Originally Posted by justplainbill
If butter need not be refrigerated one would imagine food stores would not be doing so. During WW2 canned butter was common in our military.
Originally butter was delivered by wagon in jacketed cans. A jacketed can is sort of like a modern thermos. Its a container inside of a container but there is water in the outside container to provide insulation for the butter as cool butter stays firmer and easier to measure.
The weight was estimated by the driver and the customers had to provide their own container to transport the butter to their homes (see Fiddler On The Roof).
Of course as businesses grew and the drivers of the carts became employees rather than the dual role of the owner, favoritism started to show. Someone's cup got a little more butter and someone else's got a little less but both people were charged the same thing. Solutions? there mere many but it seemed that with each system there was someone with a way to cheat it. Pre-measuring and portioning became the norm.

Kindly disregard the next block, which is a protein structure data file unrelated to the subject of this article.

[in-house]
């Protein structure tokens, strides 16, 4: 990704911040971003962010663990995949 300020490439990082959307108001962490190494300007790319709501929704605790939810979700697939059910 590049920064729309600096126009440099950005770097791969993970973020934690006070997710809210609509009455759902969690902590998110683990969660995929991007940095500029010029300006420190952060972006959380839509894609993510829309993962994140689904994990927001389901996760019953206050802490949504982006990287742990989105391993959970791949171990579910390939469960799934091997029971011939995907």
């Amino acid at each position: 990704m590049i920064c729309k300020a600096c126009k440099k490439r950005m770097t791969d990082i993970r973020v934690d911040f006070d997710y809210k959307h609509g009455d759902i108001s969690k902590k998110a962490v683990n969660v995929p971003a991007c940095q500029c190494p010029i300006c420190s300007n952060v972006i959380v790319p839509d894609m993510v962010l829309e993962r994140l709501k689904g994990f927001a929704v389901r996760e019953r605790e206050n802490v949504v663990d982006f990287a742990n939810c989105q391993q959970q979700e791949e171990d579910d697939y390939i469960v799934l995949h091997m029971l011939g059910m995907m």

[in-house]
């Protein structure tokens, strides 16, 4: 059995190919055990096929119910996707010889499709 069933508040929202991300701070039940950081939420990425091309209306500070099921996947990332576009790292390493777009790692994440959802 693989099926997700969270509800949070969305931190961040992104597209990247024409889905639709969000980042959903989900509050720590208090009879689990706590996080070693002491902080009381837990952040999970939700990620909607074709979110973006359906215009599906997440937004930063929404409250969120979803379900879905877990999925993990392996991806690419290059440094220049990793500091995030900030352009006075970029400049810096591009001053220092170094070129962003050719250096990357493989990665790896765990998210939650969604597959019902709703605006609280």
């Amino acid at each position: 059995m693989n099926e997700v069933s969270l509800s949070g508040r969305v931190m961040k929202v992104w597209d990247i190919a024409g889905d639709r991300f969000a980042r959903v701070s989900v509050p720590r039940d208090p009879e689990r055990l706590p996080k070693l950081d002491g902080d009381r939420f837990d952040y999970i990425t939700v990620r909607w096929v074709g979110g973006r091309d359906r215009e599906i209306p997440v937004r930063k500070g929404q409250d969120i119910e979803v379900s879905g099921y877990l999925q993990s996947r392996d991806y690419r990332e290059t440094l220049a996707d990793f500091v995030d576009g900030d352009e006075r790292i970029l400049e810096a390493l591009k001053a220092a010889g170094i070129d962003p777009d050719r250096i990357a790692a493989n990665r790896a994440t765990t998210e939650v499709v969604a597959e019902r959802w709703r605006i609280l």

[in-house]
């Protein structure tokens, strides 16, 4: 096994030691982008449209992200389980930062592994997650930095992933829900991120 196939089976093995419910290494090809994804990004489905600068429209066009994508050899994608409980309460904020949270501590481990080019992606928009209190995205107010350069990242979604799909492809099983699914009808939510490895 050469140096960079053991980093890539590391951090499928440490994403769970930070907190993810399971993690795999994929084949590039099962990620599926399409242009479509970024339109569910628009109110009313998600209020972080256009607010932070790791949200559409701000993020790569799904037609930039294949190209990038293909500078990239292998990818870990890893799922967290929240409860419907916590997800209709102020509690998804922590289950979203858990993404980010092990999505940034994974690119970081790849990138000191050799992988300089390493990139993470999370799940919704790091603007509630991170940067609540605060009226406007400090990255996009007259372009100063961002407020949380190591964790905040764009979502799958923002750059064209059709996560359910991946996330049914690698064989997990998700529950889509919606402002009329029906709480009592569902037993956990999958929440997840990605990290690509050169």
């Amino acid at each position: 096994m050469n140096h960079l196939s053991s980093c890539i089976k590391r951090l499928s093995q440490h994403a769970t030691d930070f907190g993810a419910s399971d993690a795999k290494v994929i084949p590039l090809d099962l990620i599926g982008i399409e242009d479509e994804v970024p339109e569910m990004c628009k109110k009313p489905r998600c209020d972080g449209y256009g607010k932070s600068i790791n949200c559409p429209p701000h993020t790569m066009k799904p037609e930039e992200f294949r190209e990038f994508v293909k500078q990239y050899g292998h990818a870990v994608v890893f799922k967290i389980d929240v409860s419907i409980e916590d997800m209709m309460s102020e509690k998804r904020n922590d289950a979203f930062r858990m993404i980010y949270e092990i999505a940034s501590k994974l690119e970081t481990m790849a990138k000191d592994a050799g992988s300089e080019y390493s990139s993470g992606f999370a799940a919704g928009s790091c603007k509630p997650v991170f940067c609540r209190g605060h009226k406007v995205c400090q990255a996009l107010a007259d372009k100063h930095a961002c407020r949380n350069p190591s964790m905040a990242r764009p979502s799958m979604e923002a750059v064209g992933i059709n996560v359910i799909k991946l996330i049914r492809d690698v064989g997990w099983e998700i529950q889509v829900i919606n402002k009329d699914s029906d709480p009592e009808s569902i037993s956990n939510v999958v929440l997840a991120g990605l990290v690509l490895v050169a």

Dairy collectives also formed around this time. With each dairy farmer contributing all of their dairy product into a shared processing plant (more of a series of shacks rather than a plant but you get the drift).
Now came the cost of these sturdy metal containers for butter delivery. They weren't always getting them all back and some of the ones they did get back, well, no one would want to eat something out of again. They started to wrap the pre-measured butter in wax paper.
They cut the butter into block form so they could stack it in a wagon box. the problem is that without the jacketed can and the hard sided measuring can, the butter stacked on the bottom got very soft and the weight of the butter stacked on top caused it to collapse and a huge mess was made of the butter at the bottom.
Jacketing the wagon box (and eventually the entire wagon) solved some of the problem but the butter at the bottom still got misshapened by the weight of the butter above. The cardboard box comes into play here.
The gist of all this is that butter is refrigerated to make it easier to ship store and handle, NOT because it is required to prevent spoilage.